is intended to be used by actual copyright owners to file an informal report with our staff. Reports filed through moderation here are not quite the same as writing a claim of infringement which complies with the more strict protocols set out under the law so under some circumstances our staff may redirect an owner to file a more formal notice (which we'll explain more below). These reports go into a special queue in the moderation system where they will be given a higher priority by our staff and waiting times for review should be relatively short. Because this particular report type is intended to be used by actual owners it is important to mention that if you are not an owner and you file a report using this section you will be redirected and your report may be closed without any further action being taken- this is done in order to keep this section of the moderation system focused solely on the more informal reports filed by copyright owners.
By contrast the selection of "Permissions Issues"
will allow anyone to report a deviation as being potentially infringing but there is a trade off in that these reports are a much lower priority and depending on the circumstances and information provided it is less likely that they will prompt any direct action from the staff in any but the most clear and obvious situations.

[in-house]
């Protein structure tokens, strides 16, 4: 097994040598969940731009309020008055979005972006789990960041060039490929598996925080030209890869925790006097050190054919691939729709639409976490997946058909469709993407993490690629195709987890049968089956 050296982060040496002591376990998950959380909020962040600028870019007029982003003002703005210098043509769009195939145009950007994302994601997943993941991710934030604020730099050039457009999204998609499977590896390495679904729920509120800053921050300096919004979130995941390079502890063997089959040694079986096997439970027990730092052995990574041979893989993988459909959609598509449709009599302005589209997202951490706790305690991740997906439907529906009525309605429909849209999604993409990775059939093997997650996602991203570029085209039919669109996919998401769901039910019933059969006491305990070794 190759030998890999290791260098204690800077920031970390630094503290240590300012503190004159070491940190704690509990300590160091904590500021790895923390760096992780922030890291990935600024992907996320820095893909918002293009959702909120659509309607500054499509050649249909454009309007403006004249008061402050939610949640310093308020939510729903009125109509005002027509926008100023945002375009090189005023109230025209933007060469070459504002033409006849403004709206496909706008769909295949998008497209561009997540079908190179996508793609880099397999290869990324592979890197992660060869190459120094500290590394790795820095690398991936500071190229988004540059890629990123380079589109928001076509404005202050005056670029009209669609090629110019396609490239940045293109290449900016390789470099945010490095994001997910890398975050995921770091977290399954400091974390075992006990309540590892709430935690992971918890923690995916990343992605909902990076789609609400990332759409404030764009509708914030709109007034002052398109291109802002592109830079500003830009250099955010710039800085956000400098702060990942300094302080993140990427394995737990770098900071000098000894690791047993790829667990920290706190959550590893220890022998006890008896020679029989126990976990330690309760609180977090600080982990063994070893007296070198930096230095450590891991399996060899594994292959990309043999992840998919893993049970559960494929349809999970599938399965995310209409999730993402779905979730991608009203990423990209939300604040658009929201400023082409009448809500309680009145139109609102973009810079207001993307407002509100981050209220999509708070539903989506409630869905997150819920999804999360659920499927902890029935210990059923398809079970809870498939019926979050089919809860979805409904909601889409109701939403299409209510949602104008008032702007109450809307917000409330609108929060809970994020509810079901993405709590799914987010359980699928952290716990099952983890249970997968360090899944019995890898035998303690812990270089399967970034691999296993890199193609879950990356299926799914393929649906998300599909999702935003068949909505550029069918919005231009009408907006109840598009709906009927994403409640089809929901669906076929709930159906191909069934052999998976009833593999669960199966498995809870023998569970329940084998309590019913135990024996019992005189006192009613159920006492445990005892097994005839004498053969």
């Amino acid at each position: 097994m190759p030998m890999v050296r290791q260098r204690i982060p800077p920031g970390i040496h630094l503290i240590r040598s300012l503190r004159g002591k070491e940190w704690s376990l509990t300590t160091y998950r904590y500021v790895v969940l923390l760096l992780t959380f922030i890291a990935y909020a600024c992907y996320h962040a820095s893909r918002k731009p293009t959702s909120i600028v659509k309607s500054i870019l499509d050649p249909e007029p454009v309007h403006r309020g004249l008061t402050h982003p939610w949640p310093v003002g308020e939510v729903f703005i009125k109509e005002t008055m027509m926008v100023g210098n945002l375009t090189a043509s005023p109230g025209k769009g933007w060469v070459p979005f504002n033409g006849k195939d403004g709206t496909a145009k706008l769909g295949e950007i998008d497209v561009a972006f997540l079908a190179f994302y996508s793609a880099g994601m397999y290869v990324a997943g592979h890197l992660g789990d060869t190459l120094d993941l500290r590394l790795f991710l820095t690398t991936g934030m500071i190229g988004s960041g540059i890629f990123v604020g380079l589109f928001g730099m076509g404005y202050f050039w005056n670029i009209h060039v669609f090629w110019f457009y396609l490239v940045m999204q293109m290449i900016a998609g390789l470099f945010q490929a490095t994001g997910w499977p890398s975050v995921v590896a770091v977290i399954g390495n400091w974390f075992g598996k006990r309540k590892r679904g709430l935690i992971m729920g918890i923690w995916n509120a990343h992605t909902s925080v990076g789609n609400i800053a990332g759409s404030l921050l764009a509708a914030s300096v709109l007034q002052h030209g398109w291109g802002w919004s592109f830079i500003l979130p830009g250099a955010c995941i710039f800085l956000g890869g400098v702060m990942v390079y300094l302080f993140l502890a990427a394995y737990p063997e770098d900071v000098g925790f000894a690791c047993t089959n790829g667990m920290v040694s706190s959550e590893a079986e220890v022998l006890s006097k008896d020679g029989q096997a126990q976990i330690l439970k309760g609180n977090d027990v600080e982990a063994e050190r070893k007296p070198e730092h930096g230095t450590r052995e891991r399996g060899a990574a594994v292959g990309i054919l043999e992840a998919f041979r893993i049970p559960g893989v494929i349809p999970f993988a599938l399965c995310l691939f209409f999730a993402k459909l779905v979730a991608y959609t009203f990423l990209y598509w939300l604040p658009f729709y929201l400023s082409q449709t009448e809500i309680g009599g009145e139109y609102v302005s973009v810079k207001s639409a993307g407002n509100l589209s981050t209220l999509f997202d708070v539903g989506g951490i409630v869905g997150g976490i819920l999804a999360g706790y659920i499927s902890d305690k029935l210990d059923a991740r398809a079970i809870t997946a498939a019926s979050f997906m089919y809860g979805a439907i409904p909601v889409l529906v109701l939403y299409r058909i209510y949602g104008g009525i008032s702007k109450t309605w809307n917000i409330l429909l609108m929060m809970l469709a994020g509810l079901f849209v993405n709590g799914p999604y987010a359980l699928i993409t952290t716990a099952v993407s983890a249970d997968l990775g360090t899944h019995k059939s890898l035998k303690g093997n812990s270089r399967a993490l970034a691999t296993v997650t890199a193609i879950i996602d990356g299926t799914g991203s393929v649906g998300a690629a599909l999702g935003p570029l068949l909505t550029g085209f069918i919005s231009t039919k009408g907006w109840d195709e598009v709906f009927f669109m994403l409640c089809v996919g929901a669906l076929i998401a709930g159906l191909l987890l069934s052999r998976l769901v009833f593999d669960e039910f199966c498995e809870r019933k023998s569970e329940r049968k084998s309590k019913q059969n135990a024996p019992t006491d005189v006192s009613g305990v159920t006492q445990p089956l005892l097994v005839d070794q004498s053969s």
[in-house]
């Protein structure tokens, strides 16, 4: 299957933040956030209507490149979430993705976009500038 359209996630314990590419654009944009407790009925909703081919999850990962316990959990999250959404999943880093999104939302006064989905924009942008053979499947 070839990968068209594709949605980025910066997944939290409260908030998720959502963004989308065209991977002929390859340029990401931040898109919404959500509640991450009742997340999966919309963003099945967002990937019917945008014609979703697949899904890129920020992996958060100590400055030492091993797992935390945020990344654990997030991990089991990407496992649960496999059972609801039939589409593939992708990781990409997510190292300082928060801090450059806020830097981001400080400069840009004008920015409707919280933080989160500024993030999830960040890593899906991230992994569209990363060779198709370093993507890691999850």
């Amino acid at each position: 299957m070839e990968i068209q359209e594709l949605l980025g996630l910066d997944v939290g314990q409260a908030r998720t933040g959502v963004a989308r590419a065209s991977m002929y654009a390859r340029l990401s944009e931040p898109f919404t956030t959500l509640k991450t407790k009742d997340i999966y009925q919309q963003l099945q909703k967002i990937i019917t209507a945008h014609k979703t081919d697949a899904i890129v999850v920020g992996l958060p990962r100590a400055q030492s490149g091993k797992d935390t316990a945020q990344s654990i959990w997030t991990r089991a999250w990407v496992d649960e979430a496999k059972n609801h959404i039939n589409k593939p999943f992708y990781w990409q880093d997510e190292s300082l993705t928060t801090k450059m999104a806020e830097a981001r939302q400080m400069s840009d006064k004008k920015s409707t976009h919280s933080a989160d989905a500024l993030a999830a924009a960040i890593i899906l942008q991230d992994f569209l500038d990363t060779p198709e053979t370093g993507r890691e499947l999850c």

Now, this brings up the subject of the differences between a claim of infringement filed by an owner and one filed by anybody else and why our staff treats these reports differently - we do understand that many in the community feel that third party reports should be handled without question and many have claimed in the past that we do not do this because we are "lazy" or that we "support art theft" or "don't care" but the actual reasons are rooted in the need to respond to these sorts of situations in the most responsible fashion possible.
The average third party infringement claim can have many things about it which can cause our staff concern; many can be vague or based upon assumptions or rumor and we've even seen a few which are plainly wrong for one reason or another. These concerns are why third party reports are handled differently.